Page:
Do we have free will? It is an age-old question which has attracted the attention of philosophers, theologians, lawyers and political theorists. Now it is attracting the attention of neuroscience, explains Michael S. Gazzaniga, director of the SAGE Center for the Study of the Mind at the University of California, Santa Barbara, and author of the new book, “Who’s In Charge: Free Will and the Science of the Brain.” He spoke with Mind Matters editor Gareth Cook.
Cook: Why did you decide to tackle the question of free will?
Gazzaniga: I think the issue is on every thinking person’s mind. I can remember wondering about it 50 years ago when I was a student at Dartmouth. At that time, the issue was raw and simply stated. Physics and chemistry were king and while all of us were too young to shave, we saw the implications. For me, those were back in the days when I went to Church every Sunday, and sometimes on Monday if I had an exam coming up!
Now, after 50 years of studying the brain, listening to philosophers, and most recently being slowly educated about the law, the issue is back on my front burner. The question of whether we are responsible for our actions -- or robots that respond automatically -- has been around a long time but until recently the great scholars who spoke out on the issue didn’t know modern science with its deep knowledge and implications.
Cook: What makes you think that neuroscience can shed any light on what has long been a philosophical question?
Gazzaniga: Philosophers are the best at articulating the nature of a problem before anybody knows anything empirical. The modern philosophers of mind now seize on neuroscience and cognitive science to help illuminate age old questions and to this day are frequently ahead of the pack. Among other skills, they have time to think! The laboratory scientist is consumed with experimental details, analyzing data, and frequently does not have the time to place a scientific finding into a larger landscape. It is a constant tension.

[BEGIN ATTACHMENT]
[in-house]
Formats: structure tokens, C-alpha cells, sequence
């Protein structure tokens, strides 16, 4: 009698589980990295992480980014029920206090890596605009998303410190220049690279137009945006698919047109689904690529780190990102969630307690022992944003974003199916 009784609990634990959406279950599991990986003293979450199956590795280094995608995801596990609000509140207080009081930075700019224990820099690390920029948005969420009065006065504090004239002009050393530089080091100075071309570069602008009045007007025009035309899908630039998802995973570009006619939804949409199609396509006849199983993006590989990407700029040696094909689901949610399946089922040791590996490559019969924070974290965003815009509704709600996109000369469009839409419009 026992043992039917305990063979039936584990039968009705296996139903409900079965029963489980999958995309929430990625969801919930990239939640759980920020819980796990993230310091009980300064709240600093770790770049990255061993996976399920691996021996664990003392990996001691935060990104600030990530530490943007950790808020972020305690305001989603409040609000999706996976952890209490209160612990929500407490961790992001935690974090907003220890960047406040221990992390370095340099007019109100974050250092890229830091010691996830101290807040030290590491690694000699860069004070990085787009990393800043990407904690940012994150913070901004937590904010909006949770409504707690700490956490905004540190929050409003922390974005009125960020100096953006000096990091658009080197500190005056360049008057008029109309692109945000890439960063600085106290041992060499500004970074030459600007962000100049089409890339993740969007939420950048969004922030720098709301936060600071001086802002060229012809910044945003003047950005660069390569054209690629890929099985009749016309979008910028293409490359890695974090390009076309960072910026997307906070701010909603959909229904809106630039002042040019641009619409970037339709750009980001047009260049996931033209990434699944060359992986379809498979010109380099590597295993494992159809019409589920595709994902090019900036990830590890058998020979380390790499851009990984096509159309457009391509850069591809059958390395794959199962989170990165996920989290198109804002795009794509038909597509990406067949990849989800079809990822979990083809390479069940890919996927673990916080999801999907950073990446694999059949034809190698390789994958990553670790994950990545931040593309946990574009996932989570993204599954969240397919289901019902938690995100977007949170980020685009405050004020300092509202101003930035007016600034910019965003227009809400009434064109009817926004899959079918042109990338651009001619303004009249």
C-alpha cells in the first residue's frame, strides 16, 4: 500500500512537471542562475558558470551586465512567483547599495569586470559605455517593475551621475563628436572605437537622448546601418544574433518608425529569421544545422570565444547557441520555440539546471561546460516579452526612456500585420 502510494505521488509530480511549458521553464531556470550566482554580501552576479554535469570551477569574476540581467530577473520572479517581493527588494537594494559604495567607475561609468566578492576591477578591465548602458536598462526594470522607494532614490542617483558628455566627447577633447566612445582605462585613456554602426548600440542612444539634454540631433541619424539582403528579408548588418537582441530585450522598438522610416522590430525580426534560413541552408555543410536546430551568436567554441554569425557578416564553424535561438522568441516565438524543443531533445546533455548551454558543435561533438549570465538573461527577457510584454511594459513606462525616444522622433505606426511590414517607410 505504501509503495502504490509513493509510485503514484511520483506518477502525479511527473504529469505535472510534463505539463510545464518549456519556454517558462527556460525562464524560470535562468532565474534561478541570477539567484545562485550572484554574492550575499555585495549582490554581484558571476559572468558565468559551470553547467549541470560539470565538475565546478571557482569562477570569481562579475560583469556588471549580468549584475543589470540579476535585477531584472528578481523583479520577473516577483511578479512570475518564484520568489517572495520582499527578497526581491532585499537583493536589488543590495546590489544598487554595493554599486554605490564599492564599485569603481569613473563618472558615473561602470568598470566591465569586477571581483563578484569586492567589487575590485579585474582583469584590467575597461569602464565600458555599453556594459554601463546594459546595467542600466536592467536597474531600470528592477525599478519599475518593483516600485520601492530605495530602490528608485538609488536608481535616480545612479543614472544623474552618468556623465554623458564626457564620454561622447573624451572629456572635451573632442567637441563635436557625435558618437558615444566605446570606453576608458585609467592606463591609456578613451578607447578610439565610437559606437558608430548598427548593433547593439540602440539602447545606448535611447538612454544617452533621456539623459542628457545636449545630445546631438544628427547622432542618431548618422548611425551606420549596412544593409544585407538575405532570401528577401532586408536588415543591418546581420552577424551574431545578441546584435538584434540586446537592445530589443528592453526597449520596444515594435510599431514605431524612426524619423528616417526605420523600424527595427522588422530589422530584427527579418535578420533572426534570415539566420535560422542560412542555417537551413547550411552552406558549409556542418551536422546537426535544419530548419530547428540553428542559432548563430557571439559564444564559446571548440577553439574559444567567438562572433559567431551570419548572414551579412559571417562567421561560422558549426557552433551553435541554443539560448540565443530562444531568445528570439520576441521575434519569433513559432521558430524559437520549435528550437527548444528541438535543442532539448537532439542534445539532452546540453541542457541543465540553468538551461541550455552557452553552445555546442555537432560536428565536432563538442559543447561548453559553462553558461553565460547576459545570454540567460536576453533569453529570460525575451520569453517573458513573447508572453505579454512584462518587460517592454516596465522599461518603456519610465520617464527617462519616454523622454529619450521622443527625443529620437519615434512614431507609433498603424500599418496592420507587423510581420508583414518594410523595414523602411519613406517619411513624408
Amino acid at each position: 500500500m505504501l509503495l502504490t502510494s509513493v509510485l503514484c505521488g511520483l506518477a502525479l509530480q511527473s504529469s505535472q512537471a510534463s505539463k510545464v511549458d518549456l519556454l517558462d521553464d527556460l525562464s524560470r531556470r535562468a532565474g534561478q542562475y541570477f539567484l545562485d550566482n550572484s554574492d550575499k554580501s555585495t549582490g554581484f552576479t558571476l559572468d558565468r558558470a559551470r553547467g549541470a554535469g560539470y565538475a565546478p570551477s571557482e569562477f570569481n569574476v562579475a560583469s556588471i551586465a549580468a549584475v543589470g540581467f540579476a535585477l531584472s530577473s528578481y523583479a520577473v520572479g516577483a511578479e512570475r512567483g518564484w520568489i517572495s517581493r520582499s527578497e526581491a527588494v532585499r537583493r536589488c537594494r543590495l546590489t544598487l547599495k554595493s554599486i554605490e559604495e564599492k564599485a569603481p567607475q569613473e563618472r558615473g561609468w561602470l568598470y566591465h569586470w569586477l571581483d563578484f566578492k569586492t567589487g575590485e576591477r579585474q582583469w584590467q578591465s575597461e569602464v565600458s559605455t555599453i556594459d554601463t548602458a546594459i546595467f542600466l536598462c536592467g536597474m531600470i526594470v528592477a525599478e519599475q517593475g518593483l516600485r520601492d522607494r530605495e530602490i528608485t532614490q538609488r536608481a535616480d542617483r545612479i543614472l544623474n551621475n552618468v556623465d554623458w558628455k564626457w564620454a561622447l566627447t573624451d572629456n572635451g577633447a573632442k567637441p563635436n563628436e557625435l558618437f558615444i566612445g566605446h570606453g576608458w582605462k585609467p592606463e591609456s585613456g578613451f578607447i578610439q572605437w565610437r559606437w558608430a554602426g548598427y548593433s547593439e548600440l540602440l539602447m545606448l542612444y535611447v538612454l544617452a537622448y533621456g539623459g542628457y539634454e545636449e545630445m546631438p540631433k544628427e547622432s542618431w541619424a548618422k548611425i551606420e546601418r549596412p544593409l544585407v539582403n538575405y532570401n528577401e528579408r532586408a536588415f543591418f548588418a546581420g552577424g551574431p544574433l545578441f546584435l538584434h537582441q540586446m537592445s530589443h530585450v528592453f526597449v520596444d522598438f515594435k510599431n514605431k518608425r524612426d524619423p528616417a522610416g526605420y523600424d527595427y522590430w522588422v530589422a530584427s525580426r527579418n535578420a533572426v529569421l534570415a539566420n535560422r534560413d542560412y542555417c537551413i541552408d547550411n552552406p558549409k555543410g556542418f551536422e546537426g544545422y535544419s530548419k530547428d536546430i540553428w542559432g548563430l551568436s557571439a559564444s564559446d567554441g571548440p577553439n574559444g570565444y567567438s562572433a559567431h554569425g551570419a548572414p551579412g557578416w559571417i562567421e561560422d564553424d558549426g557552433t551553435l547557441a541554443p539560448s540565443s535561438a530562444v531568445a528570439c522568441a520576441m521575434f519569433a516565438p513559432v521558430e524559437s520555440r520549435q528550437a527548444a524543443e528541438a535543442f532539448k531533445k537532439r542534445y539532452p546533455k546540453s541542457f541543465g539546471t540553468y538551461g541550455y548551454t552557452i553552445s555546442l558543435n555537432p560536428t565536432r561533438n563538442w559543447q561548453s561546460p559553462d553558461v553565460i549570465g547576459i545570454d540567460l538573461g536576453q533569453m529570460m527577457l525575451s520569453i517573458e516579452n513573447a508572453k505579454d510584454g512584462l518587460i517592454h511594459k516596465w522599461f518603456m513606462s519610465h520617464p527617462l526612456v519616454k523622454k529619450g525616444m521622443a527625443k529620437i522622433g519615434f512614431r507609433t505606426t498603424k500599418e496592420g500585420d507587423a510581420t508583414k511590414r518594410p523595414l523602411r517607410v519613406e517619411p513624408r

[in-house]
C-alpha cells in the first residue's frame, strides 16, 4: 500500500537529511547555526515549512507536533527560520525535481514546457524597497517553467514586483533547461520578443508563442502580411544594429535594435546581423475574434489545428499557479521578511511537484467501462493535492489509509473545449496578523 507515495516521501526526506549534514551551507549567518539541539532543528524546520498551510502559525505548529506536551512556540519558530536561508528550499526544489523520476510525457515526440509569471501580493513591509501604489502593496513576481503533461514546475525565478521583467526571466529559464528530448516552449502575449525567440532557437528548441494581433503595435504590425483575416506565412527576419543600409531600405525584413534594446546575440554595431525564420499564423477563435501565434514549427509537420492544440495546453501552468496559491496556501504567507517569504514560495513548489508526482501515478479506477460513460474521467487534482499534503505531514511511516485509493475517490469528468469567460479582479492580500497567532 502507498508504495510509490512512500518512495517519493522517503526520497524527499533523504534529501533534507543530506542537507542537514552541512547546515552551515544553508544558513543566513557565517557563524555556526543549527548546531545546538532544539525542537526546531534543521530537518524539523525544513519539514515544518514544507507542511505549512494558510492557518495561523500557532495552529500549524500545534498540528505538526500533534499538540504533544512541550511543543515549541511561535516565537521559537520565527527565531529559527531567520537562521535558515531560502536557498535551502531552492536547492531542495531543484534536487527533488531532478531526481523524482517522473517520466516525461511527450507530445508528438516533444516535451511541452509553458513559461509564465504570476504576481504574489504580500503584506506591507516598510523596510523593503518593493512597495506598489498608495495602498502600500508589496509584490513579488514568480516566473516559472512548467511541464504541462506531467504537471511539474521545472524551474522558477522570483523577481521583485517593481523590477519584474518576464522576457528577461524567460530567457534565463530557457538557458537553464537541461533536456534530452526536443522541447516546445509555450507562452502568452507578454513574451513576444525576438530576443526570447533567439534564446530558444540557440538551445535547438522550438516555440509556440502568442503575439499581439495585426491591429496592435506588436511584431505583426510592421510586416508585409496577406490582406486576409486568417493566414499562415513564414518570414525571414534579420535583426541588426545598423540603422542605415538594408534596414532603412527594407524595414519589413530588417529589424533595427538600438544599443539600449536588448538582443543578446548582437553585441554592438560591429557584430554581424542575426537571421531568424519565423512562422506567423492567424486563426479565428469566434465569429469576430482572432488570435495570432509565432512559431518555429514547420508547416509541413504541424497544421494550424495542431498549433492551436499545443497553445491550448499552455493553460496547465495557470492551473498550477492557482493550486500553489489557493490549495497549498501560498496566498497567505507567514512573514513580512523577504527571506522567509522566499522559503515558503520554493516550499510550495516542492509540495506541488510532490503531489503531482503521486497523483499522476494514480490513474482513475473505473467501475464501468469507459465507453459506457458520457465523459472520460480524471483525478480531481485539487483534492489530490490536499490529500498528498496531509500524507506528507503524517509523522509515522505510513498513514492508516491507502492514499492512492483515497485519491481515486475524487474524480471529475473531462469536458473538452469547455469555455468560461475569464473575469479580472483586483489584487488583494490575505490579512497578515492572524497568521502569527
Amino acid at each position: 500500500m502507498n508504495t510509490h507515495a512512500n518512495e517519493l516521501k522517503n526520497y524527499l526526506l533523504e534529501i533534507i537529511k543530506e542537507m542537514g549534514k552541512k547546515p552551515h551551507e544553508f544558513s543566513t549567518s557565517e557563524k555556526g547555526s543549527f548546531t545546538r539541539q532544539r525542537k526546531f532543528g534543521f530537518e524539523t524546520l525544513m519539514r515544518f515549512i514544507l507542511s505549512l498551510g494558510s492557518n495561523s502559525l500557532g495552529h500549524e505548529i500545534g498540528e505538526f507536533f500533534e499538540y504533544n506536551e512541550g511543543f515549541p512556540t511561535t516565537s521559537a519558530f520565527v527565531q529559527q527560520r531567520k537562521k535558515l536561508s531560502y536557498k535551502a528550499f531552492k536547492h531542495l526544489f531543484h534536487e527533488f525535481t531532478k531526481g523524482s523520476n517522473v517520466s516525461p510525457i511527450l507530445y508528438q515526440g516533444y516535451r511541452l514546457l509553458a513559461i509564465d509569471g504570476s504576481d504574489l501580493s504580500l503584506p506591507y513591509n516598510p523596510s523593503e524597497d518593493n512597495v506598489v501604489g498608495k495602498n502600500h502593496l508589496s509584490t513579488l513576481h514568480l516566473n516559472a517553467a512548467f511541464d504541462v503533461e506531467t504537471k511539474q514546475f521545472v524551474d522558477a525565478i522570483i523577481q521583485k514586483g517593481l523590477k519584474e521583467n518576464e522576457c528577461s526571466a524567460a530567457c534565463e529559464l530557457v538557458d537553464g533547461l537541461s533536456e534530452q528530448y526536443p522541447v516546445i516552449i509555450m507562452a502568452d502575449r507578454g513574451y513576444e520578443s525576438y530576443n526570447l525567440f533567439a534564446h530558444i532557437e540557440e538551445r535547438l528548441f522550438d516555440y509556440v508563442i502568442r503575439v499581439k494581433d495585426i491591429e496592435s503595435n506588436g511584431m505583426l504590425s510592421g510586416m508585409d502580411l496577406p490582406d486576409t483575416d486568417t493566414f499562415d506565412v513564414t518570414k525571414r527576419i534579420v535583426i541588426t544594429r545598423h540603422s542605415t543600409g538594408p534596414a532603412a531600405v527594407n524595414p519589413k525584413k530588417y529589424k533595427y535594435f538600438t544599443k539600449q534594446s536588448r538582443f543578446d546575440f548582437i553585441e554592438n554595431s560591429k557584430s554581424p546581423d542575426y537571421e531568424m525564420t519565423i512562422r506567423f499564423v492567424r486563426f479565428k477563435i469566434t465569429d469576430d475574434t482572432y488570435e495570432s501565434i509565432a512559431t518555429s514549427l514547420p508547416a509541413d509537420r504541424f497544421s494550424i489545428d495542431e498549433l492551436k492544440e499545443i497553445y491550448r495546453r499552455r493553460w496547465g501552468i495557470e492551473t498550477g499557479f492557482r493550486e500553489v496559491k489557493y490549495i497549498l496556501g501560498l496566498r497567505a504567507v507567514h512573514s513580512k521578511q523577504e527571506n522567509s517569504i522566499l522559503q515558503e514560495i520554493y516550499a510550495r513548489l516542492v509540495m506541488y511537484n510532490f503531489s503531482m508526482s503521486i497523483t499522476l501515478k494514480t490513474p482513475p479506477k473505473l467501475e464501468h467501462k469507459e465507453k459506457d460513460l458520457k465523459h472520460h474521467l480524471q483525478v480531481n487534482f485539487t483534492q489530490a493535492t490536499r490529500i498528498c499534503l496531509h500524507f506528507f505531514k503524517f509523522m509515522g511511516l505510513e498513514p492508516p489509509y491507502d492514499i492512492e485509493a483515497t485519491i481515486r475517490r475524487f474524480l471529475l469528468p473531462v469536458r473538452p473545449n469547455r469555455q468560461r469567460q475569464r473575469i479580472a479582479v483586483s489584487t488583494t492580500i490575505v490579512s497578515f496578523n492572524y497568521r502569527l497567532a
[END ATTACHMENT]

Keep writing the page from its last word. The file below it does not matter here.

Having said that, philosophers can’t have all the fun. Faced with the nature of biologic mechanisms morning, noon, and night, neuroscientists can’t help but think about such questions as the nature of “freedom of action in a mechanistic universe” as one great neuroscientist put it years ago. At a minimum, neuroscience directs one’s attention to the question of how does action come about.
Cook: Do you think that neuroscience, as a field, needs to tackle these questions? That is, do you consider free will an important scientific question?
Gazzaniga: We all need to understand more about free will, or more wisely put, the nature of action. Neuroscience is one highly relevant discipline to this issue. Whatever your beliefs about free will, everyone feels like they have it, even those who dispute that it exists. What neuroscience has been showing us, however, is that it all works differently than how we feel it must work. For instance, neuroscientific experiments indicate that human decisions for action are made before the individual is consciously aware of them. Instead of this finding answering the age-old question of whether the brain decides before the mind decides, it makes us wonder if that is even the way to think about how the brain works. Research is focused on many aspects of decision making and actions, such as where in the brain decisions to act are formed and executed, how a bunch of interacting neurons becomes a moral agent, and even how one’s beliefs about whether they have free will affect their actions. The list of issues where neuroscience will weigh in is endless.
Cook: Please explain what you mean by the idea of an "emergent mind," and the distinction you draw between this and the brain?